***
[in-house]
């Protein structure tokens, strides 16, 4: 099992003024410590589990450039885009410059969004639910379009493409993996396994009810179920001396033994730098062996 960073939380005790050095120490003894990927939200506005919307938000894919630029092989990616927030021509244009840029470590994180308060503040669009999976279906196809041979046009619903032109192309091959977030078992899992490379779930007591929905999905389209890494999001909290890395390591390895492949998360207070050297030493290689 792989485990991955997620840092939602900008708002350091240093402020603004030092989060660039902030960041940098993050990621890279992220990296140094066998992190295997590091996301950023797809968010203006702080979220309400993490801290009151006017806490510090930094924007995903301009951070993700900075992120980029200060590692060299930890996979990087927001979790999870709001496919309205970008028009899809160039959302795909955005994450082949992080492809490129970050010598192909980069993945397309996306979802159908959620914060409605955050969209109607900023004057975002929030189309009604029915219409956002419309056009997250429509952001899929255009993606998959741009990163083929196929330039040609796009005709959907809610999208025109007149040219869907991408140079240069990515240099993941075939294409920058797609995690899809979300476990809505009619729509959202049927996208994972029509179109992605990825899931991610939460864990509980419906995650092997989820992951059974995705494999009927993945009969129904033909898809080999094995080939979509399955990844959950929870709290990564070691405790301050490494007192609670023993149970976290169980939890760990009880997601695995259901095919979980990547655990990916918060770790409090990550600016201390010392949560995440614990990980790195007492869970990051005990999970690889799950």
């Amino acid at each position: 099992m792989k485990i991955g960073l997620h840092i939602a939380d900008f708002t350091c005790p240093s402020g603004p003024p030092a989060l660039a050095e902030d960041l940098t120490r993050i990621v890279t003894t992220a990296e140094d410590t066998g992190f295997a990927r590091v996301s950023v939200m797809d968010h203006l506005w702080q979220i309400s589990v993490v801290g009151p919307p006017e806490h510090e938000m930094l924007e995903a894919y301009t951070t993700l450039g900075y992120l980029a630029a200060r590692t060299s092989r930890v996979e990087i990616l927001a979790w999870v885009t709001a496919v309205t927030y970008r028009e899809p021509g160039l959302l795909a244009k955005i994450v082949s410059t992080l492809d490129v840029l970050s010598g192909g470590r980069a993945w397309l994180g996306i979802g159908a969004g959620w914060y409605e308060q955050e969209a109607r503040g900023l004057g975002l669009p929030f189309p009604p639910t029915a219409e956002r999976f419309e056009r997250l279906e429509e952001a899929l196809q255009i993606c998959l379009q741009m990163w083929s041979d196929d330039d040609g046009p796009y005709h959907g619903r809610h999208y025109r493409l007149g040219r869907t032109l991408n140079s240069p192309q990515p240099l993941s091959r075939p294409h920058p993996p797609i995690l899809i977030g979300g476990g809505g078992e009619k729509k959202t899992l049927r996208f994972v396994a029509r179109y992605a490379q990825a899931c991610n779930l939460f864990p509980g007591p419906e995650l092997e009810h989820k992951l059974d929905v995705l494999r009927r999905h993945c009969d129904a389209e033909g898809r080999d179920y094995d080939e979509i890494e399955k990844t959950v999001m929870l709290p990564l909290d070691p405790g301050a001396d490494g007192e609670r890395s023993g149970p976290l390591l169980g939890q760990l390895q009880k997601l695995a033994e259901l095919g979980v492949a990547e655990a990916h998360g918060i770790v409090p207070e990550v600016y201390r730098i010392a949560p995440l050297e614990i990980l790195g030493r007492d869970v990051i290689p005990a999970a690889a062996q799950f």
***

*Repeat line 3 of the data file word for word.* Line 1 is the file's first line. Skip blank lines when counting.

């Amino acid at each position: 099992m792989k485990i991955g960073l997620h840092i939602a939380d900008f708002t350091c005790p240093s402020g603004p003024p030092a989060l660039a050095e902030d960041l940098t120490r993050i990621v890279t003894t992220a990296e140094d410590t066998g992190f295997a990927r590091v996301s950023v939200m797809d968010h203006l506005w702080q979220i309400s589990v993490v801290g009151p919307p006017e806490h510090e938000m930094l924007e995903a894919y301009t951070t993700l450039g900075y992120l980029a630029a200060r590692t060299s092989r930890v996979e990087i990616l927001a979790w999870v885009t709001a496919v309205t927030y970008r028009e899809p021509g160039l959302l795909a244009k955005i994450v082949s410059t992080l492809d490129v840029l970050s010598g192909g470590r980069a993945w397309l994180g996306i979802g159908a969004g959620w914060y409605e308060q955050e969209a109607r503040g900023l004057g975002l669009p929030f189309p009604p639910t029915a219409e956002r999976f419309e056009r997250l279906e429509e952001a899929l196809q255009i993606c998959l379009q741009m990163w083929s041979d196929d330039d040609g046009p796009y005709h959907g619903r809610h999208y025109r493409l007149g040219r869907t032109l991408n140079s240069p192309q990515p240099l993941s091959r075939p294409h920058p993996p797609i995690l899809i977030g979300g476990g809505g078992e009619k729509k959202t899992l049927r996208f994972v396994a029509r179109y992605a490379q990825a899931c991610n779930l939460f864990p509980g007591p419906e995650l092997e009810h989820k992951l059974d929905v995705l494999r009927r999905h993945c009969d129904a389209e033909g898809r080999d179920y094995d080939e979509i890494e399955k990844t959950v999001m929870l709290p990564l909290d070691p405790g301050a001396d490494g007192e609670r890395s023993g149970p976290l390591l169980g939890q760990l390895q009880k997601l695995a033994e259901l095919g979980v492949a990547e655990a990916h998360g918060i770790v409090p207070e990550v600016y201390r730098i010392a949560p995440l050297e614990i990980l790195g030493r007492d869970v990051i290689p005990a999970a690889a062996q799950f």